The vast majority of the time, cries of racist, sexist, ableist and ageist and on and on are the Politically Correct accusations hurled at individuals and groups. The intention is to completely remove these accused entities from being allowed to have any legitimate part in the public discourse. To cancel them as the new terminology goes. And to do all of this without a legitimate set of facts, or anything that looks like a logical train of thought.
At Revolution 2.0™ the point is not to out-insult and out-shout the ist-yellers; the point is to use verbal judo when engaged in these conversations, or when talking or writing about this type of dialog. Judo, the “gentle art” uses the opponent’s’ size and strength against them. In judo, we watch the other person, get a feel for what they are doing and what they might do next. When they move against us, we use their momentum against them to “gently” move them to the floor. At Revolution 2.0, we do something very similar. We listen to what the other person is saying and decide how to use their enthusiasm, their initial thinking and reasoning, to move them to where we want them–to where we believe they need to be.
Unlike judo, we do not intend to defeat anyone; we lead. We do not react and reply in kind; we lead.
That is the subject of today’s 10-minute episode.
Let’s look at some of the things that can very quickly escalate–requiring us to use our verbal judo skills, in these cases leading to long and loud accusations of racism:
And some similar examples with sexism:
Let’s add two from the “phobe” category; xenophobe and homophobe:
These above examples are all born in an already deep and growing embarrassment and dislike for America, and who we are as Americans. And many of us want to punish ourselves and the nation for being successful. Kind of a national masochism.
Let’s hear from Thomas Sowell, an American economist and social theorist who is currently a Senior Fellow at the Hoover Institution, Stanford University, “Too many people today act as if no one can honestly disagree with them. If you have a difference of opinion with them, you are considered to be not merely in error, but in sin. You are a racist, a homophobe or whatever the villain of the day happens to be.”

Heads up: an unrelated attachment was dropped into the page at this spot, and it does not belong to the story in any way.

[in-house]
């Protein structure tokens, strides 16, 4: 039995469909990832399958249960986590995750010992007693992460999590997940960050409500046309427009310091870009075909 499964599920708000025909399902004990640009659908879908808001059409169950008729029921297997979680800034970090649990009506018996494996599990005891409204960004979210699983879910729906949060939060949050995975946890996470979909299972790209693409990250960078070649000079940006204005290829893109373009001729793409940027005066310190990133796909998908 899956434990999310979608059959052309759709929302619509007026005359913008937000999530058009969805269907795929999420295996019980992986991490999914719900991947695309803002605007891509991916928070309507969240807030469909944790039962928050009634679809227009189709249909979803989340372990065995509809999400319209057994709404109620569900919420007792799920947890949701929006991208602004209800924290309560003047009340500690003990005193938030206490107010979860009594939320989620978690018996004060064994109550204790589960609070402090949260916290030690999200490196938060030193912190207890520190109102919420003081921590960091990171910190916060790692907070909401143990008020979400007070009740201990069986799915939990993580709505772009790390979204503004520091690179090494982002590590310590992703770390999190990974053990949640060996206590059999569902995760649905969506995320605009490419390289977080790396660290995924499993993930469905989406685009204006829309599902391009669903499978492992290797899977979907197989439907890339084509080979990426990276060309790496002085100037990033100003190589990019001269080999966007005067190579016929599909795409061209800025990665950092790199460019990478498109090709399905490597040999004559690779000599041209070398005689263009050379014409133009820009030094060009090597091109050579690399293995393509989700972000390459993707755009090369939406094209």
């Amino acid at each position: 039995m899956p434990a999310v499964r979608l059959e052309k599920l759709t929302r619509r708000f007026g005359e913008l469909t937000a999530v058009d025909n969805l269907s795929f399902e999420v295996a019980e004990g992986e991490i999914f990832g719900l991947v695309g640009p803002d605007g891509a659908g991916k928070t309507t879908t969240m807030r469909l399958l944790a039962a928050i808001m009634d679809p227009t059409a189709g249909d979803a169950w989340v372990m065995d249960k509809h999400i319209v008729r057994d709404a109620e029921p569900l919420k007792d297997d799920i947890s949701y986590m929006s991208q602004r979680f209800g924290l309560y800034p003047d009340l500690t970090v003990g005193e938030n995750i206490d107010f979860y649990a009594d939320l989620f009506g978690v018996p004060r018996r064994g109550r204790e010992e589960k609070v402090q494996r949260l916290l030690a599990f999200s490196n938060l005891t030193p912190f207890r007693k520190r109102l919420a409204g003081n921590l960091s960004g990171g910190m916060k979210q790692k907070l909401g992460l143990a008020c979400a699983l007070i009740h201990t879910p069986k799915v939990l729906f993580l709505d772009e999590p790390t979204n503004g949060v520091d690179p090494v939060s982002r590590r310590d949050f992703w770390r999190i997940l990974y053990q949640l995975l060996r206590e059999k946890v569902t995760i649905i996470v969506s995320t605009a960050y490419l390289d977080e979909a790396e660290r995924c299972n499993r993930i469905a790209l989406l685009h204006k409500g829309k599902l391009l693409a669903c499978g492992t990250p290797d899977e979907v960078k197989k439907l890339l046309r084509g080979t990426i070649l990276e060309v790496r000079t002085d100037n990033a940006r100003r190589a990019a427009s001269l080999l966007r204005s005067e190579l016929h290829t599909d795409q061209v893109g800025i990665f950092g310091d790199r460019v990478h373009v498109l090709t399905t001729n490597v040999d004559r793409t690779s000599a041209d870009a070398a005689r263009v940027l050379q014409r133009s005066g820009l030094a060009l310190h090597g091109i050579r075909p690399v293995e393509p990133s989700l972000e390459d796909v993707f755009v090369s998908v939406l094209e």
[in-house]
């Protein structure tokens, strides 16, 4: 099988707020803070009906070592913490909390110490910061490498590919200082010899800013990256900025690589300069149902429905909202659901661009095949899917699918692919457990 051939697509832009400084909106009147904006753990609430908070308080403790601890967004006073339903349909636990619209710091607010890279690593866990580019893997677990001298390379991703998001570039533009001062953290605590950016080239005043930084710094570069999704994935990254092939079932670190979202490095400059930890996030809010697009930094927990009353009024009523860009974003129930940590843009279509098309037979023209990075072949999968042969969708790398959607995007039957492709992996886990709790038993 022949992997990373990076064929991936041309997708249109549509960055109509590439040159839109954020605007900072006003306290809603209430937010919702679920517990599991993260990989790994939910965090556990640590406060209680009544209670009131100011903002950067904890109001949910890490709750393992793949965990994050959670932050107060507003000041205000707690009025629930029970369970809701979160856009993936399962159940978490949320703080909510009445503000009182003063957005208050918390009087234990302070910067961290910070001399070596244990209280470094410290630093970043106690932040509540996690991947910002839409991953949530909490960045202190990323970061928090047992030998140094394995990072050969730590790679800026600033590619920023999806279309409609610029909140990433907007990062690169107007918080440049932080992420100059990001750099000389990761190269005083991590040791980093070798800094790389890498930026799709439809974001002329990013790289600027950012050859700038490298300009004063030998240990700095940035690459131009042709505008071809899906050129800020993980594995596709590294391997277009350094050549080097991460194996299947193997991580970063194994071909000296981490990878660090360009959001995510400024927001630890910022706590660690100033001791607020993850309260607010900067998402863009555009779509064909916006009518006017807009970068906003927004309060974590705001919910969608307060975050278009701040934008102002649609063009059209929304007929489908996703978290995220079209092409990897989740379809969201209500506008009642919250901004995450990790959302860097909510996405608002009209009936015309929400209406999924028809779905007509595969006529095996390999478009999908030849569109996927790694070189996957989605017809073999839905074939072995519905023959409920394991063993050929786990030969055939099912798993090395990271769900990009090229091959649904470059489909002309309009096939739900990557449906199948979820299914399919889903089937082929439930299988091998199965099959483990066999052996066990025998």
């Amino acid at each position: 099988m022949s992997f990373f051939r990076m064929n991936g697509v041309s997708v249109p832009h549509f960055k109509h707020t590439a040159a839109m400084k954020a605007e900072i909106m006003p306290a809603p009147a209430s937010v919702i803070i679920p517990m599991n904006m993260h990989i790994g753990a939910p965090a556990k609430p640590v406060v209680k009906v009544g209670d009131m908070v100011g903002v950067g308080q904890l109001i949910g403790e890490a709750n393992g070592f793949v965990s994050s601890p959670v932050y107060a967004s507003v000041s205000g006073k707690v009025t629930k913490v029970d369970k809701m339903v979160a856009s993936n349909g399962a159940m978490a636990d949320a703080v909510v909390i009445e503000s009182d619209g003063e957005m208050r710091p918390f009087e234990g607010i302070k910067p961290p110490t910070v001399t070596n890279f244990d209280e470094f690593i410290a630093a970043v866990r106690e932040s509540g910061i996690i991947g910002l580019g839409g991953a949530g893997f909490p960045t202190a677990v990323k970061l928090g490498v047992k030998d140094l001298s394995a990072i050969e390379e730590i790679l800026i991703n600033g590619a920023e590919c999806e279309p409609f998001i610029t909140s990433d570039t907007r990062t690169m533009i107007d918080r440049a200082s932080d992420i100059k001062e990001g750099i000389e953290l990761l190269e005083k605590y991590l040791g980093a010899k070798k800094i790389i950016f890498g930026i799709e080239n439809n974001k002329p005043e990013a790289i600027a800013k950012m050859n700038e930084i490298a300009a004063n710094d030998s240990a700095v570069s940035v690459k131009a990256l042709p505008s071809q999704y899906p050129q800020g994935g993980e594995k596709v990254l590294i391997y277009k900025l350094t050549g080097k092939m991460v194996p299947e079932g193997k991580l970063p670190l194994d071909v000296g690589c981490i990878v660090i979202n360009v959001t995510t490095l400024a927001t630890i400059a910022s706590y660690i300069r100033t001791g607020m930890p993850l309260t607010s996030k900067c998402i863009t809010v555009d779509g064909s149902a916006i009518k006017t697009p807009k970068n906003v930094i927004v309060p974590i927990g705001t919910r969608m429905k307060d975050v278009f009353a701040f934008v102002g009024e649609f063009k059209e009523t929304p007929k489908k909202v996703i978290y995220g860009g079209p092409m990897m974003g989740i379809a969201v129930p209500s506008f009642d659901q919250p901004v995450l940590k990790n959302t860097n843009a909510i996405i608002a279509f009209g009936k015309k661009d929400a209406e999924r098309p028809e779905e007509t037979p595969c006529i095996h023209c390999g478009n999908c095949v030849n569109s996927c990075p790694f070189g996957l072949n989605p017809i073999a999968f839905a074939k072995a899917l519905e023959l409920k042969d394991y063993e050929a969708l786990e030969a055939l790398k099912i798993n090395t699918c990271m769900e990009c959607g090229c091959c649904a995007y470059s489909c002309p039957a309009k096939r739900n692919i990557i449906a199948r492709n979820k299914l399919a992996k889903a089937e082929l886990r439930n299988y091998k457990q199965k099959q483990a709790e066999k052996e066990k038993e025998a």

When confronted with these kind of judgments, we must remain calm and focused. Listen. Guide. Coach. Like diet and exercise, this process takes time. There is a new study that says only about 40% of Americans know who their congressperson is. And I believe it. Start with where they are and what they know, not where you are. Gently (remember, a key judo concept) bring them, with genuine regard for who they are and how they think, to where you are. And to do that, you will need to have patience, real knowledge of the subject at hand, and want to have them see the truth as you see it. Oh, and to do this, you will need to get away from the people you know who already agree with you, an go mix it up with a lot of different people. Said differently, get out there and make a difference. Preaching to the converted is easy and comforting, but not useful.
And be open to learning from the people with whom you initially disagree. For my part, I know that I have more to learn that I know now. And I always will.
“It is better to light one candle than to curse the darkness.” -Chinese proverb. Let us light our candles in the cursed darkness of today’s politics and political correctness.
As we get ready to wrap up, please do respond in the episodes with comments or questions about this episode or anything that comes to mind, or connect with me on Twitter, Facebook, and LinkedIn. And you can subscribe on your favorite device through Apple Podcasts, Google, or Stitcher.
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Will Luden, coming to you from 7,200’ in Colorado Springs.